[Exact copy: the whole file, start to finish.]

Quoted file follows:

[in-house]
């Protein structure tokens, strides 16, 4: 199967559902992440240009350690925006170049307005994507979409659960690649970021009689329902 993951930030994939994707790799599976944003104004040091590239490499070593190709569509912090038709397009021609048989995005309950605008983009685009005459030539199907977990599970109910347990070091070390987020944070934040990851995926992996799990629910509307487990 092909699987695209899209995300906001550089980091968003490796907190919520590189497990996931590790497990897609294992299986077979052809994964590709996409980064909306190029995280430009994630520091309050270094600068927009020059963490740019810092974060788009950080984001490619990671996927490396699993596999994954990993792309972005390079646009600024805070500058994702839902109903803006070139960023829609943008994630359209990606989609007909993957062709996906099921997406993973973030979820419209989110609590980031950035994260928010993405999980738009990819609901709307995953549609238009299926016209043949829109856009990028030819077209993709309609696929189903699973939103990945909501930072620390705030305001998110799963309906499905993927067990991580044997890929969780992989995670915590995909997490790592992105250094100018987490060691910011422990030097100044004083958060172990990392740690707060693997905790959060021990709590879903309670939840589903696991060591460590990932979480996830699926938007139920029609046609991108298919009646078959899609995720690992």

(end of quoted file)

[in-house]
């Protein structure tokens, strides 16, 4: 199967559902992440240009350690925006170049307005994507979409659960690649970021009689329902 993951930030994939994707790799599976944003104004040091590239490499070593190709569509912090038709397009021609048989995005309950605008983009685009005459030539199907977990599970109910347990070091070390987020944070934040990851995926992996799990629910509307487990 092909699987695209899209995300906001550089980091968003490796907190919520590189497990996931590790497990897609294992299986077979052809994964590709996409980064909306190029995280430009994630520091309050270094600068927009020059963490740019810092974060788009950080984001490619990671996927490396699993596999994954990993792309972005390079646009600024805070500058994702839902109903803006070139960023829609943008994630359209990606989609007909993957062709996906099921997406993973973030979820419209989110609590980031950035994260928010993405999980738009990819609901709307995953549609238009299926016209043949829109856009990028030819077209993709309609696929189903699973939103990945909501930072620390705030305001998110799963309906499905993927067990991580044997890929969780992989995670915590995909997490790592992105250094100018987490060691910011422990030097100044004083958060172990990392740690707060693997905790959060021990709590879903309670939840589903696991060591460590990932979480996830699926938007139920029609046609991108298919009646078959899609995720690992």